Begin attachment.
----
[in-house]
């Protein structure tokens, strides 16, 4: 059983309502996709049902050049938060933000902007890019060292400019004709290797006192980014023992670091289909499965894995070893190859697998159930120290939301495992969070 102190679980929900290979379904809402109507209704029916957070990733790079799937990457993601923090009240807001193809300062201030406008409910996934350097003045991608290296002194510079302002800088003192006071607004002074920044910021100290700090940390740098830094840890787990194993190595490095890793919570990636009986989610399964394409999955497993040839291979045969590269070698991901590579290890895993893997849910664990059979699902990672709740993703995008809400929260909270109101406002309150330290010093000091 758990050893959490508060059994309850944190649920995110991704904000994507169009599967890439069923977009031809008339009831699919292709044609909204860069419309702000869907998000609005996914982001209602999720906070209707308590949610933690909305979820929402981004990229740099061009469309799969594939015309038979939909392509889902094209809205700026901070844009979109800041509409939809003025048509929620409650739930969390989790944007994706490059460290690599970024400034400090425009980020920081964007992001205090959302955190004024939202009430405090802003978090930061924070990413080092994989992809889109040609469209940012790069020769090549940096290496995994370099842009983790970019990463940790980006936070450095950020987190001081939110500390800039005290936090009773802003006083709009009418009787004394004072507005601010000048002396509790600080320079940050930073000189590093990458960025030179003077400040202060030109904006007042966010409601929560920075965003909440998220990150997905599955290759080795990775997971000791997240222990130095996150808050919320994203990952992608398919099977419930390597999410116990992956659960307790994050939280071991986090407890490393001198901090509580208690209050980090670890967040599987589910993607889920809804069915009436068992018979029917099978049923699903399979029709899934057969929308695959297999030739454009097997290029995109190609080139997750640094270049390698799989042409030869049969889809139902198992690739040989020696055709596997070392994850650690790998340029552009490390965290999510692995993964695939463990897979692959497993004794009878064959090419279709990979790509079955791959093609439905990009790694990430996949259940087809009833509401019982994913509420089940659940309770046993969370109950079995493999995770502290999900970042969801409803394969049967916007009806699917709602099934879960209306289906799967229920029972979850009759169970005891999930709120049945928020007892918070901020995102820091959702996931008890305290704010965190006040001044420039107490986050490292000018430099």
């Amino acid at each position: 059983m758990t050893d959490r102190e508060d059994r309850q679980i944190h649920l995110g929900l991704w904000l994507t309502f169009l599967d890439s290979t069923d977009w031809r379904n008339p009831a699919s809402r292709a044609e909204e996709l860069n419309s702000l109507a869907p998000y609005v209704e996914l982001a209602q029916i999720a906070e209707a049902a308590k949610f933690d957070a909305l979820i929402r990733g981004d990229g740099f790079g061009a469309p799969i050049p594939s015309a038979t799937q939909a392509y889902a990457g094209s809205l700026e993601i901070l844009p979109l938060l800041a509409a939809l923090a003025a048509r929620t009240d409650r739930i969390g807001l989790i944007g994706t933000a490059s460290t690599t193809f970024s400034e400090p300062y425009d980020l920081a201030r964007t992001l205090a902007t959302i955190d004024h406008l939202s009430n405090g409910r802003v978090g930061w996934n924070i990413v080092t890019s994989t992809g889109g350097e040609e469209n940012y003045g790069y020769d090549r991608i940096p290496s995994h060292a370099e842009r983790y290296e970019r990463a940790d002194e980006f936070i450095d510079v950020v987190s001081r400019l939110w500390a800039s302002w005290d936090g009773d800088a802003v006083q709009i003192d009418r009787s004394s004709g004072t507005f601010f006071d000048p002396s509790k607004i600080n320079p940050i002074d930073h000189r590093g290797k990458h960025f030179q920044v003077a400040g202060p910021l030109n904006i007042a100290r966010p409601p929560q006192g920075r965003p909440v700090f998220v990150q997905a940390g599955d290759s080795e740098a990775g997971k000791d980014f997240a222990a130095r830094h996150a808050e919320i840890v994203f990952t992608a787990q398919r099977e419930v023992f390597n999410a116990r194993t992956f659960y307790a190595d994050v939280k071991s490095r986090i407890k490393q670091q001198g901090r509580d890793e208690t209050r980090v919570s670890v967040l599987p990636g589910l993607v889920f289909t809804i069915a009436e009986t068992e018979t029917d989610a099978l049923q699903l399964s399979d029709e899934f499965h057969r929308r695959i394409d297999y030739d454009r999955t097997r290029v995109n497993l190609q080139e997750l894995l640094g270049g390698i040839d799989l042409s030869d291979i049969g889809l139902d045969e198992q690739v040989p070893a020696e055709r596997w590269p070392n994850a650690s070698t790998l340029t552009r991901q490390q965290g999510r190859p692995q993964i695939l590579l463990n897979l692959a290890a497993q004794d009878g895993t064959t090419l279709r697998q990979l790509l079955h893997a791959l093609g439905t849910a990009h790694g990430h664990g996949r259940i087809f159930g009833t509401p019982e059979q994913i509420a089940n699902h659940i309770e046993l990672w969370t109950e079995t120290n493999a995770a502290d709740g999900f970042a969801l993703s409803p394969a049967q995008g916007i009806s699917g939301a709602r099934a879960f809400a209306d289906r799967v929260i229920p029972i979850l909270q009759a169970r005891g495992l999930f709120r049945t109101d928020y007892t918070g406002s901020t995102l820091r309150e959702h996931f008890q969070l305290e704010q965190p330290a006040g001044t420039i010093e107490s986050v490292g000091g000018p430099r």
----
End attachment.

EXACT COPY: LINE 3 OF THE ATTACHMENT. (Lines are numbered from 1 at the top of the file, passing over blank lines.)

């Amino acid at each position: 059983m758990t050893d959490r102190e508060d059994r309850q679980i944190h649920l995110g929900l991704w904000l994507t309502f169009l599967d890439s290979t069923d977009w031809r379904n008339p009831a699919s809402r292709a044609e909204e996709l860069n419309s702000l109507a869907p998000y609005v209704e996914l982001a209602q029916i999720a906070e209707a049902a308590k949610f933690d957070a909305l979820i929402r990733g981004d990229g740099f790079g061009a469309p799969i050049p594939s015309a038979t799937q939909a392509y889902a990457g094209s809205l700026e993601i901070l844009p979109l938060l800041a509409a939809l923090a003025a048509r929620t009240d409650r739930i969390g807001l989790i944007g994706t933000a490059s460290t690599t193809f970024s400034e400090p300062y425009d980020l920081a201030r964007t992001l205090a902007t959302i955190d004024h406008l939202s009430n405090g409910r802003v978090g930061w996934n924070i990413v080092t890019s994989t992809g889109g350097e040609e469209n940012y003045g790069y020769d090549r991608i940096p290496s995994h060292a370099e842009r983790y290296e970019r990463a940790d002194e980006f936070i450095d510079v950020v987190s001081r400019l939110w500390a800039s302002w005290d936090g009773d800088a802003v006083q709009i003192d009418r009787s004394s004709g004072t507005f601010f006071d000048p002396s509790k607004i600080n320079p940050i002074d930073h000189r590093g290797k990458h960025f030179q920044v003077a400040g202060p910021l030109n904006i007042a100290r966010p409601p929560q006192g920075r965003p909440v700090f998220v990150q997905a940390g599955d290759s080795e740098a990775g997971k000791d980014f997240a222990a130095r830094h996150a808050e919320i840890v994203f990952t992608a787990q398919r099977e419930v023992f390597n999410a116990r194993t992956f659960y307790a190595d994050v939280k071991s490095r986090i407890k490393q670091q001198g901090r509580d890793e208690t209050r980090v919570s670890v967040l599987p990636g589910l993607v889920f289909t809804i069915a009436e009986t068992e018979t029917d989610a099978l049923q699903l399964s399979d029709e899934f499965h057969r929308r695959i394409d297999y030739d454009r999955t097997r290029v995109n497993l190609q080139e997750l894995l640094g270049g390698i040839d799989l042409s030869d291979i049969g889809l139902d045969e198992q690739v040989p070893a020696e055709r596997w590269p070392n994850a650690s070698t790998l340029t552009r991901q490390q965290g999510r190859p692995q993964i695939l590579l463990n897979l692959a290890a497993q004794d009878g895993t064959t090419l279709r697998q990979l790509l079955h893997a791959l093609g439905t849910a990009h790694g990430h664990g996949r259940i087809f159930g009833t509401p019982e059979q994913i509420a089940n699902h659940i309770e046993l990672w969370t109950e079995t120290n493999a995770a502290d709740g999900f970042a969801l993703s409803p394969a049967q995008g916007i009806s699917g939301a709602r099934a879960f809400a209306d289906r799967v929260i229920p029972i979850l909270q009759a169970r005891g495992l999930f709120r049945t109101d928020y007892t918070g406002s901020t995102l820091r309150e959702h996931f008890q969070l305290e704010q965190p330290a006040g001044t420039i010093e107490s986050v490292g000091g000018p430099r």